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The Criminal Brain: Understanding Biological Theories of Crime (review)
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The Criminal Brain: Understanding Biological Theories of Crime. By Nicole Rafter (New York, New York University Press, 2008) 317 pp. $34.95 cloth $24.00 paper

Rafter's The Criminal Brain is a superb intellectual and cultural history of biological theories of crime, inspired by the author's desire to find "a new or third way" to integrate biological, sociological, and historical approaches to crime (251). Rafter's study, however, is largely a cautionary tale about the potential dangers of searching for biological explanations of criminal conduct. Criminologists in the nineteenth and early twentieth centuries turned to phrenology, criminal anthropology, evolutionary theory, intelligence tests, and analyses of body types to understand crime in a manner that reified the differences between criminals and non-criminals. Adopting a "medical model" of crime, they focused on the physical traits that they believed distinguished criminals and largely ignored the circumstances in which criminals lived (242).

Most early biocriminologists tried to reduce "the complexities of criminal behavior to a single biological factor," such as the size of the frontal lobes of the brain, the shape of the skull, or the capacity to learn (243). Most of them were also convinced that biology was destiny. They believed that interactions between biology and the environment played little, if any, role in shaping the behavior of criminals. Given their assumptions, it is not surprising that many biocriminologists embraced eugenics, since they believed that criminals represented a lower, atavistic state of human evolution. Nor is it surprising that behavioral scientists [End Page 123] lost interest in biological explanations of crime once they had witnessed the atrocities committed by the Nazis and other eugenicists in the name of biocriminology.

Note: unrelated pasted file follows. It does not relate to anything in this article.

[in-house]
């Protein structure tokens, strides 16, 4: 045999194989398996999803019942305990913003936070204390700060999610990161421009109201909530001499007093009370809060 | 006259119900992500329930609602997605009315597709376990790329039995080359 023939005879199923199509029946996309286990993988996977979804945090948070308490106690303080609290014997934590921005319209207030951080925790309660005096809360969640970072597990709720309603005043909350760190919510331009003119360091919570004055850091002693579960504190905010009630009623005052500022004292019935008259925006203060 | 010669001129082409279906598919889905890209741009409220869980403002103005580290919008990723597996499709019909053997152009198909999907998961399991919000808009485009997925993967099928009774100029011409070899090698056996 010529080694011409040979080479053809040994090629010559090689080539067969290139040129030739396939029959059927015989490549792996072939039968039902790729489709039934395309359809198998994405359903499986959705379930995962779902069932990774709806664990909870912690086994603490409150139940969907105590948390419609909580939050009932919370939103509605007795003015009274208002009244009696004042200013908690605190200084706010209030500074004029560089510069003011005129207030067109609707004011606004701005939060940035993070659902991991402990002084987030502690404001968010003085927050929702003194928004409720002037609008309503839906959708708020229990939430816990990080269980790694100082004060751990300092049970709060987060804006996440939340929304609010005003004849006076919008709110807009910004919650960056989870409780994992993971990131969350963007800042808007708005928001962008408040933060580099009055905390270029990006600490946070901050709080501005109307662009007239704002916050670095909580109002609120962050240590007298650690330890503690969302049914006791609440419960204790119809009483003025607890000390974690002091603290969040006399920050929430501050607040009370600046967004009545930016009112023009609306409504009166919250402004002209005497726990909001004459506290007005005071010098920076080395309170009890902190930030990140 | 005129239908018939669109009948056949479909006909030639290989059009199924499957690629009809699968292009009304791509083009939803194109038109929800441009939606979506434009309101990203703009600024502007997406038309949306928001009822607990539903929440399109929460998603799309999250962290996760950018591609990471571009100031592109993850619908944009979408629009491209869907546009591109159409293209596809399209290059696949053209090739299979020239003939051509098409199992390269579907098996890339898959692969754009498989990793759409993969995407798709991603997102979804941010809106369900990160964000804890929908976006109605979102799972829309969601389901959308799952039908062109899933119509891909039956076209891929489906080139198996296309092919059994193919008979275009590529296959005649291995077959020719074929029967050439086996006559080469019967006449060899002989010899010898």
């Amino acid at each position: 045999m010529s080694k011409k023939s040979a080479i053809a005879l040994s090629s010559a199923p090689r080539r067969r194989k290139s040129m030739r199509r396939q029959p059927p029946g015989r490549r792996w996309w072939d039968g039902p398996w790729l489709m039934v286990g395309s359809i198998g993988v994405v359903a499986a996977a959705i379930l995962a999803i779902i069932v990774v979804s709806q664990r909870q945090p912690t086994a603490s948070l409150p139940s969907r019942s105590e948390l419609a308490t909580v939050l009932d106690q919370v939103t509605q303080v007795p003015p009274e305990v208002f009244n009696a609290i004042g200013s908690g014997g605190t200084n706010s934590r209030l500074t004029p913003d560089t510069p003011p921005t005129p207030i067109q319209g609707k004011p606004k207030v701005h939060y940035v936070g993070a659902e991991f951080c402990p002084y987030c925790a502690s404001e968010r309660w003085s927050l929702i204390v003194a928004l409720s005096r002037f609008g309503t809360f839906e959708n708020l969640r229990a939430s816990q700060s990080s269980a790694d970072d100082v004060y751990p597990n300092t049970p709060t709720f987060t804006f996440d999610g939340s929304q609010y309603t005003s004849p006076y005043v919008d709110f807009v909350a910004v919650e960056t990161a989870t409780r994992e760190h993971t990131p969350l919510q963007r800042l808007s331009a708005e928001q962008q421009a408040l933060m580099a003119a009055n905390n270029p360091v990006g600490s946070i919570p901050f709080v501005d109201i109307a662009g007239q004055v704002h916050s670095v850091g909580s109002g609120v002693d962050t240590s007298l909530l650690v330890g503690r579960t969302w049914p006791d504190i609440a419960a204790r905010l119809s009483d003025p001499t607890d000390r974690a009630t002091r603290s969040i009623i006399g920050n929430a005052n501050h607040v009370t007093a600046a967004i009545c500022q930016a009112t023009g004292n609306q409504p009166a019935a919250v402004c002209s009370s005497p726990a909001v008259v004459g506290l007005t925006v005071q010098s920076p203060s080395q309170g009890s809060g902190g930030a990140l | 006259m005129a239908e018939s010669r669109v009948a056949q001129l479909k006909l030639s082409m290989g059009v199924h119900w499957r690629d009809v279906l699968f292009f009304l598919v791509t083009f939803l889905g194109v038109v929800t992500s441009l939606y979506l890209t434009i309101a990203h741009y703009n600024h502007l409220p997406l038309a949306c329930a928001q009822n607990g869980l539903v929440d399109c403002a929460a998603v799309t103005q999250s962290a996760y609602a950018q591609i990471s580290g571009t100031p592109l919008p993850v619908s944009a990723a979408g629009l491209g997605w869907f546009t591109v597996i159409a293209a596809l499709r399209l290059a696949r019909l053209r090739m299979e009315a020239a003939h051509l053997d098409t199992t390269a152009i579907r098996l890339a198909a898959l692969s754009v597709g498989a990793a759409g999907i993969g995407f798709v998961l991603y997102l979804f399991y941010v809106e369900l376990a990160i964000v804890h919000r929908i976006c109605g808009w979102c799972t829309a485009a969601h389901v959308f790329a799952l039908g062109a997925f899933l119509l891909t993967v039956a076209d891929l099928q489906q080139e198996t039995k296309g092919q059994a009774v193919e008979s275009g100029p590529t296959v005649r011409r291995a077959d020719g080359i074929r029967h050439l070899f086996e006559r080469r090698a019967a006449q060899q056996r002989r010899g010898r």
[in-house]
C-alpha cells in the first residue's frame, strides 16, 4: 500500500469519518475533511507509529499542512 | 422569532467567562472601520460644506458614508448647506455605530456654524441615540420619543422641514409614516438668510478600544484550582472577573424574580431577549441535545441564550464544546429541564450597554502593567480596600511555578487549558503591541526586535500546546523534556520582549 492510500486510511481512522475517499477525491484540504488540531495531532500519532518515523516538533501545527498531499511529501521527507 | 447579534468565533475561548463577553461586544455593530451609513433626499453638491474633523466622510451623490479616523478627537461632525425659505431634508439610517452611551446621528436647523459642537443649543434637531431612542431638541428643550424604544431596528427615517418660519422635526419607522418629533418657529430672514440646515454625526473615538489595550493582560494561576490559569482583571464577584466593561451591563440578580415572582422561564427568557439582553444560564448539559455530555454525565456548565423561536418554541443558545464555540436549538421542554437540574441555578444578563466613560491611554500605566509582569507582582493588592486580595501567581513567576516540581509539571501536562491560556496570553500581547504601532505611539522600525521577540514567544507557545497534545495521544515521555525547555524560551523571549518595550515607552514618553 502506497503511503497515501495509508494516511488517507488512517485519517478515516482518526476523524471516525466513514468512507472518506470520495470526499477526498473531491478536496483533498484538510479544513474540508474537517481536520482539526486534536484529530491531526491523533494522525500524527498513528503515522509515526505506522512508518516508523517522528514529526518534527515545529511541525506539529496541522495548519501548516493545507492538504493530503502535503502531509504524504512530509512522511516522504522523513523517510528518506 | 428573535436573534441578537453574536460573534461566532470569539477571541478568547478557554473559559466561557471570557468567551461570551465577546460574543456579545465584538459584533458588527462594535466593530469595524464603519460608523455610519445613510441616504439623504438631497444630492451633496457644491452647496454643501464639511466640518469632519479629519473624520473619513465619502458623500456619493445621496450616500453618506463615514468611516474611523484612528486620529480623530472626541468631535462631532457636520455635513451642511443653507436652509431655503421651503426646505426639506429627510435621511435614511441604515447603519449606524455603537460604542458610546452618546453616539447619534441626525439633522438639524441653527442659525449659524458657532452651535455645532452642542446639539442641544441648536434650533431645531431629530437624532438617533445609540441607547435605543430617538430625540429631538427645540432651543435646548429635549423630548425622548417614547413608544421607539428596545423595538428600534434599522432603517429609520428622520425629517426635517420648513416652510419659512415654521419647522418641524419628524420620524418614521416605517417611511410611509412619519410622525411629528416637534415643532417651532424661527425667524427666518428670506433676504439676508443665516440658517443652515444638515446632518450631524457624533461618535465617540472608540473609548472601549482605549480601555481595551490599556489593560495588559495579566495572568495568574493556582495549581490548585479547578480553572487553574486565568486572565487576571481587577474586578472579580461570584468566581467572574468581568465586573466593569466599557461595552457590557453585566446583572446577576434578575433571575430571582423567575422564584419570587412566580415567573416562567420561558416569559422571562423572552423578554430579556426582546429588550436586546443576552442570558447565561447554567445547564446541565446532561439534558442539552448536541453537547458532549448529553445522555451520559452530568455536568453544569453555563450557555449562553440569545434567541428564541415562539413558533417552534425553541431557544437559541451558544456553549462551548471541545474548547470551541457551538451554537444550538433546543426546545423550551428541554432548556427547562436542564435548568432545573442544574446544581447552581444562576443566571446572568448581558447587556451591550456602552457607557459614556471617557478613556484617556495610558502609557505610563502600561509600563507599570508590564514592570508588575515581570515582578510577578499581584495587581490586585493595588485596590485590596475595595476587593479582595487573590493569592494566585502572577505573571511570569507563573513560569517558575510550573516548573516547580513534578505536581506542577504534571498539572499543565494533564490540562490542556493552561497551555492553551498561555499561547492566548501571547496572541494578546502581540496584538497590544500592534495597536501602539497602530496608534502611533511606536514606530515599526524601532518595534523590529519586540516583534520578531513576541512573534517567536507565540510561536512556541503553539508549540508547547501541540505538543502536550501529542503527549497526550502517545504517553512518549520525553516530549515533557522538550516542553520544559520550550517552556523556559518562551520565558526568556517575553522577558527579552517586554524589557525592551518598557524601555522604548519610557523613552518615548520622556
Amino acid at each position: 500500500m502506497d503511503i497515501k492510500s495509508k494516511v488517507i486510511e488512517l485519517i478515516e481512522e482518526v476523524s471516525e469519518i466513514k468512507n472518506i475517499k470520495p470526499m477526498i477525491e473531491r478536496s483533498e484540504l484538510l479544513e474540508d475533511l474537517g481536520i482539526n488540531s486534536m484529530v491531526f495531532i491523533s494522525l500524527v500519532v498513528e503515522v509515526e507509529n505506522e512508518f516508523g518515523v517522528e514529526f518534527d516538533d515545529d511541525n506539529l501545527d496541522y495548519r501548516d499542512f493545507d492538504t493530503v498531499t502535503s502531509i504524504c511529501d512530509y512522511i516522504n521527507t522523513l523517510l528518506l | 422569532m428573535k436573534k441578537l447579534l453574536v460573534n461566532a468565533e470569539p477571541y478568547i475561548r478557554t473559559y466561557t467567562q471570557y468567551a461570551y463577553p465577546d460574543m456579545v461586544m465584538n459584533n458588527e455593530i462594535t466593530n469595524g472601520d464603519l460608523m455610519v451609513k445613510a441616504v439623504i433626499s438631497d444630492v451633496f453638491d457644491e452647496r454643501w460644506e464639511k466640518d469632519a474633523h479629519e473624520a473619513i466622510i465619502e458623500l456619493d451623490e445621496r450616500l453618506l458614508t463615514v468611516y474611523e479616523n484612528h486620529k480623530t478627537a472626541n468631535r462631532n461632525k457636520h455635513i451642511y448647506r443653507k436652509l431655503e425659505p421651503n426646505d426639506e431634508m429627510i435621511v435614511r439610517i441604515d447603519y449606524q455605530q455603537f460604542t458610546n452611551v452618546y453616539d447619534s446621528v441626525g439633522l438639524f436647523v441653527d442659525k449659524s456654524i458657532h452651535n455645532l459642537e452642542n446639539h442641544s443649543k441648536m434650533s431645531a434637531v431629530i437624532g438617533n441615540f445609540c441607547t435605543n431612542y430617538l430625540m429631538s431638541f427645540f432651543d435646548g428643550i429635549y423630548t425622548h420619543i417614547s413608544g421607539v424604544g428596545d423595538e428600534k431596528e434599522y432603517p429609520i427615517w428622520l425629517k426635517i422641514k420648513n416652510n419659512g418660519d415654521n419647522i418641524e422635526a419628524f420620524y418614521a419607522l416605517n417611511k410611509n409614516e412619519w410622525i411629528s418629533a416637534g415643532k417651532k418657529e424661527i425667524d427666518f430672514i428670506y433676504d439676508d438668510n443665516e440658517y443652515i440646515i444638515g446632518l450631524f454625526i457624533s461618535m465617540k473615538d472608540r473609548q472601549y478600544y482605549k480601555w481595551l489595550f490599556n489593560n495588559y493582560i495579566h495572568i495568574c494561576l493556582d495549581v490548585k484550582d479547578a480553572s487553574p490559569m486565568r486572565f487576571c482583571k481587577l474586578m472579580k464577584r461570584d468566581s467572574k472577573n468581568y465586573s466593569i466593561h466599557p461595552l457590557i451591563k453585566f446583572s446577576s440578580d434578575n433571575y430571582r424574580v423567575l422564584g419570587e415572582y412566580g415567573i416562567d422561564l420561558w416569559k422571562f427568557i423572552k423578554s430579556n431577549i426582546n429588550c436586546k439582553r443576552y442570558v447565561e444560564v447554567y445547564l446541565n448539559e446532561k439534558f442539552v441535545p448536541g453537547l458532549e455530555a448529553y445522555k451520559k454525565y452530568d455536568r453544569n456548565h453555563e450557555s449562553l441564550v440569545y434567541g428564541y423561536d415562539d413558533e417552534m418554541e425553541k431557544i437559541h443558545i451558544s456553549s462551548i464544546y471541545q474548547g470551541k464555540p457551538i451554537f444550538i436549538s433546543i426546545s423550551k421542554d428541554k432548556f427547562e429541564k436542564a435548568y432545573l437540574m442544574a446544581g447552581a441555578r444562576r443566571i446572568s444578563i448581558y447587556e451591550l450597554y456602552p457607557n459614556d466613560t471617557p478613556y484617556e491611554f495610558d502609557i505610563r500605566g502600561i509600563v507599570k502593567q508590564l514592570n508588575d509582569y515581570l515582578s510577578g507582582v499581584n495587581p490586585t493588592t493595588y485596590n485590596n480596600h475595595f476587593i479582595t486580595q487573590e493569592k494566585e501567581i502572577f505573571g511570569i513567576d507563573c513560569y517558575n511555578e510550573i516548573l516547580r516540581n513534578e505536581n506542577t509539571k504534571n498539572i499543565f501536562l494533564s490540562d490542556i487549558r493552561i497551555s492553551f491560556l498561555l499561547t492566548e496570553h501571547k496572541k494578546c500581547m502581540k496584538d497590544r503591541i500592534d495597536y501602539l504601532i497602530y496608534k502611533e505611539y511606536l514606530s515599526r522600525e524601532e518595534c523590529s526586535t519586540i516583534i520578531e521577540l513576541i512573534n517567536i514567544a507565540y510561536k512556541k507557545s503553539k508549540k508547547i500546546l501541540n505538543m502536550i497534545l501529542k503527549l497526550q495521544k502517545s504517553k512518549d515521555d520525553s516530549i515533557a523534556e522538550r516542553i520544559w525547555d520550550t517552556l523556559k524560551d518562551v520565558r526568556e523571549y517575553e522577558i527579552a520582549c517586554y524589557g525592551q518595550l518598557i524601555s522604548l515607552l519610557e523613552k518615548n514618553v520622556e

In Rafter's opinion, the changes in biology since World War II will make it possible to create a "biosocial" criminology that avoids the pitfalls of early biocriminology. "For the first time," she writes, "there is a genuine possibility for collaborations between social scientists and cognitive, genetic, and neurological scientists working on crime" (246). Biologists no longer belittle "the possibility that social factors might affect criminal behavior," because the ways in which genes are expressed "depend on social factors" (243, 246). Brain damage, lead poisoning, childhood traumas, stress, poor diet, drug abuse, and other factors can help to predispose people to antisocial behavior. Genes play a role in human behavior, but they do not determine it. Furthermore, although biologists no longer believe it possible to draw a sharp physical line between criminals and non-criminals, between "us" and "them" (245), Rafter is excited by recent research on acquired biological deficits, cognitive deficits, genetics, and neuroscience. This new work will not improve our understanding of crime, however, unless social scientists "acknowledge that biological factors affect crime" (246).

Rafter spends little time on recent works in primatology that suggest that many criminal behaviors—theft, deceit, sexual assault, and homicide—have deep evolutionary roots. She spends more time on the differences between criminals and non-criminals than on the potential of all humans for criminal behavior. Nor does she consider at length the evolution of moral reasoning, which gives humans the capacity to define certain kinds of behaviors as criminal. The Criminal Brain is nonetheless an outstanding book, which should be required reading not only for criminologists, but for all scholars who would like to engage scientists and social scientists in a more fruitful dialogue about human behavior.

Randy Roth
Ohio State University